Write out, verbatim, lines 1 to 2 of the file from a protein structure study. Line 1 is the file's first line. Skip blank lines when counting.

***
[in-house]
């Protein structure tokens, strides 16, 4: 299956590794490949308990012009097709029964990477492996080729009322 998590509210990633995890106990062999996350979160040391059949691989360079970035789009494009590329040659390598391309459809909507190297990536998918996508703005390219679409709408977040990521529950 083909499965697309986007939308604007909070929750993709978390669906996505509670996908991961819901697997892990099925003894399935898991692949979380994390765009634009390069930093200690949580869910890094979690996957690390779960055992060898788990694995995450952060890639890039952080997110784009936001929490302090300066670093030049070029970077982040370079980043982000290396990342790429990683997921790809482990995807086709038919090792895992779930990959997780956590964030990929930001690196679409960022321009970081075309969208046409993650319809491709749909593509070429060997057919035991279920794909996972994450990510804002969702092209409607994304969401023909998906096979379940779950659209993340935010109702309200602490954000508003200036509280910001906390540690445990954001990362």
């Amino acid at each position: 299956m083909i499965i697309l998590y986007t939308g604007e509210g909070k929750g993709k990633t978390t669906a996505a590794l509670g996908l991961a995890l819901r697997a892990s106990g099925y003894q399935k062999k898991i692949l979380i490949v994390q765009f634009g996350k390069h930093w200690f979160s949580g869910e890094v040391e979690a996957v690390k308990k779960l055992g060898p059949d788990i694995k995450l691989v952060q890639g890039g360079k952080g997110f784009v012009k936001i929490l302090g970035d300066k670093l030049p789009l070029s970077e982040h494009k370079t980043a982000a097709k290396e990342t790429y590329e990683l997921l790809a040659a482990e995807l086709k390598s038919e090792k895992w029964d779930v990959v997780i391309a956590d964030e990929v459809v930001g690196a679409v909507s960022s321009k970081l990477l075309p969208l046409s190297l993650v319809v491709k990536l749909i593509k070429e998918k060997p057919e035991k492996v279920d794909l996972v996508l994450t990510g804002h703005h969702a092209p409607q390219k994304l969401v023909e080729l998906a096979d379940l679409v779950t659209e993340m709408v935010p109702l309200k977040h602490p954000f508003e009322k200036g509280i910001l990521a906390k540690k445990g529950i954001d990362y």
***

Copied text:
[in-house]
């Protein structure tokens, strides 16, 4: 299956590794490949308990012009097709029964990477492996080729009322 998590509210990633995890106990062999996350979160040391059949691989360079970035789009494009590329040659390598391309459809909507190297990536998918996508703005390219679409709408977040990521529950 083909499965697309986007939308604007909070929750993709978390669906996505509670996908991961819901697997892990099925003894399935898991692949979380994390765009634009390069930093200690949580869910890094979690996957690390779960055992060898788990694995995450952060890639890039952080997110784009936001929490302090300066670093030049070029970077982040370079980043982000290396990342790429990683997921790809482990995807086709038919090792895992779930990959997780956590964030990929930001690196679409960022321009970081075309969208046409993650319809491709749909593509070429060997057919035991279920794909996972994450990510804002969702092209409607994304969401023909998906096979379940779950659209993340935010109702309200602490954000508003200036509280910001906390540690445990954001990362």